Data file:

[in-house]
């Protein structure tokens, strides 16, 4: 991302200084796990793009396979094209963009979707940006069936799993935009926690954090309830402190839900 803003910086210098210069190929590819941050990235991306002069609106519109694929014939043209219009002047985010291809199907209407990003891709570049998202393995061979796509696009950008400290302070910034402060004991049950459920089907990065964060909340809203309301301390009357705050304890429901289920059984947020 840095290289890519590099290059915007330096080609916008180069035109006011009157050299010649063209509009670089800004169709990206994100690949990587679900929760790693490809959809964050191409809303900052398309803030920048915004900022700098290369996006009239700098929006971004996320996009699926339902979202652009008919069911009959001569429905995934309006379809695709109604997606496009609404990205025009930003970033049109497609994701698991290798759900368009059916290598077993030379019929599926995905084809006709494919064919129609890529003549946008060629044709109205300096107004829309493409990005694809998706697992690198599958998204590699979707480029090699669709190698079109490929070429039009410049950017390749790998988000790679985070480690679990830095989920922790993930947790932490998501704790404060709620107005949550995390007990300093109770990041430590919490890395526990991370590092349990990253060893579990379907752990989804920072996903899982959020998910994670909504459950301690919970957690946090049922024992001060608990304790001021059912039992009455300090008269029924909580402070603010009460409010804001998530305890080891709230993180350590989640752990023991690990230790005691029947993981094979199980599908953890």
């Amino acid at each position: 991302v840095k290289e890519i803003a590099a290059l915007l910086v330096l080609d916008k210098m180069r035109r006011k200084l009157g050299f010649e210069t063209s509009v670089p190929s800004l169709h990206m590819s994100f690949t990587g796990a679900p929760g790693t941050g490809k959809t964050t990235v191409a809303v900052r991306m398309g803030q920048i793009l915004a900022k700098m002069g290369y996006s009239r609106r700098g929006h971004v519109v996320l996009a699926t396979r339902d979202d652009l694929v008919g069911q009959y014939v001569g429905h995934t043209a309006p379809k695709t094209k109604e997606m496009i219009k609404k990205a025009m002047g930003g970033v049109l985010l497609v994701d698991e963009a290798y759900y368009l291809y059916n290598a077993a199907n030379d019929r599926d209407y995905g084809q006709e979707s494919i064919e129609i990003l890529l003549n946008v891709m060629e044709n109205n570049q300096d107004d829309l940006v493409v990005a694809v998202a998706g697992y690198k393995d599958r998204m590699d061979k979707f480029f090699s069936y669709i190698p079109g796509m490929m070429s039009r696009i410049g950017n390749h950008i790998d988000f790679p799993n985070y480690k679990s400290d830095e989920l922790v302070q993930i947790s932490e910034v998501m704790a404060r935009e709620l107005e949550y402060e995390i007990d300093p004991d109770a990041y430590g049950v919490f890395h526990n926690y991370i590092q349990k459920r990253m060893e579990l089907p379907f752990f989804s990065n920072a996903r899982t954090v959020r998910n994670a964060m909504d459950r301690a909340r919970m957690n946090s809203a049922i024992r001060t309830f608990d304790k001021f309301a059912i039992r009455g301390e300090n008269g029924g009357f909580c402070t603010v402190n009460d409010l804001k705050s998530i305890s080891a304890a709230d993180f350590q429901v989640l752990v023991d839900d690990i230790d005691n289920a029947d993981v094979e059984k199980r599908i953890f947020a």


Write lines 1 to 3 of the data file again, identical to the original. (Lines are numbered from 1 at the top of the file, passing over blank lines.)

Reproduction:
[in-house]
């Protein structure tokens, strides 16, 4: 991302200084796990793009396979094209963009979707940006069936799993935009926690954090309830402190839900 803003910086210098210069190929590819941050990235991306002069609106519109694929014939043209219009002047985010291809199907209407990003891709570049998202393995061979796509696009950008400290302070910034402060004991049950459920089907990065964060909340809203309301301390009357705050304890429901289920059984947020 840095290289890519590099290059915007330096080609916008180069035109006011009157050299010649063209509009670089800004169709990206994100690949990587679900929760790693490809959809964050191409809303900052398309803030920048915004900022700098290369996006009239700098929006971004996320996009699926339902979202652009008919069911009959001569429905995934309006379809695709109604997606496009609404990205025009930003970033049109497609994701698991290798759900368009059916290598077993030379019929599926995905084809006709494919064919129609890529003549946008060629044709109205300096107004829309493409990005694809998706697992690198599958998204590699979707480029090699669709190698079109490929070429039009410049950017390749790998988000790679985070480690679990830095989920922790993930947790932490998501704790404060709620107005949550995390007990300093109770990041430590919490890395526990991370590092349990990253060893579990379907752990989804920072996903899982959020998910994670909504459950301690919970957690946090049922024992001060608990304790001021059912039992009455300090008269029924909580402070603010009460409010804001998530305890080891709230993180350590989640752990023991690990230790005691029947993981094979199980599908953890």
């Amino acid at each position: 991302v840095k290289e890519i803003a590099a290059l915007l910086v330096l080609d916008k210098m180069r035109r006011k200084l009157g050299f010649e210069t063209s509009v670089p190929s800004l169709h990206m590819s994100f690949t990587g796990a679900p929760g790693t941050g490809k959809t964050t990235v191409a809303v900052r991306m398309g803030q920048i793009l915004a900022k700098m002069g290369y996006s009239r609106r700098g929006h971004v519109v996320l996009a699926t396979r339902d979202d652009l694929v008919g069911q009959y014939v001569g429905h995934t043209a309006p379809k695709t094209k109604e997606m496009i219009k609404k990205a025009m002047g930003g970033v049109l985010l497609v994701d698991e963009a290798y759900y368009l291809y059916n290598a077993a199907n030379d019929r599926d209407y995905g084809q006709e979707s494919i064919e129609i990003l890529l003549n946008v891709m060629e044709n109205n570049q300096d107004d829309l940006v493409v990005a694809v998202a998706g697992y690198k393995d599958r998204m590699d061979k979707f480029f090699s069936y669709i190698p079109g796509m490929m070429s039009r696009i410049g950017n390749h950008i790998d988000f790679p799993n985070y480690k679990s400290d830095e989920l922790v302070q993930i947790s932490e910034v998501m704790a404060r935009e709620l107005e949550y402060e995390i007990d300093p004991d109770a990041y430590g049950v919490f890395h526990n926690y991370i590092q349990k459920r990253m060893e579990l089907p379907f752990f989804s990065n920072a996903r899982t954090v959020r998910n994670a964060m909504d459950r301690a909340r919970m957690n946090s809203a049922i024992r001060t309830f608990d304790k001021f309301a059912i039992r009455g301390e300090n008269g029924g009357f909580c402070t603010v402190n009460d409010l804001k705050s998530i305890s080891a304890a709230d993180f350590q429901v989640l752990v023991d839900d690990i230790d005691n289920a029947d993981v094979e059984k199980r599908i953890f947020a």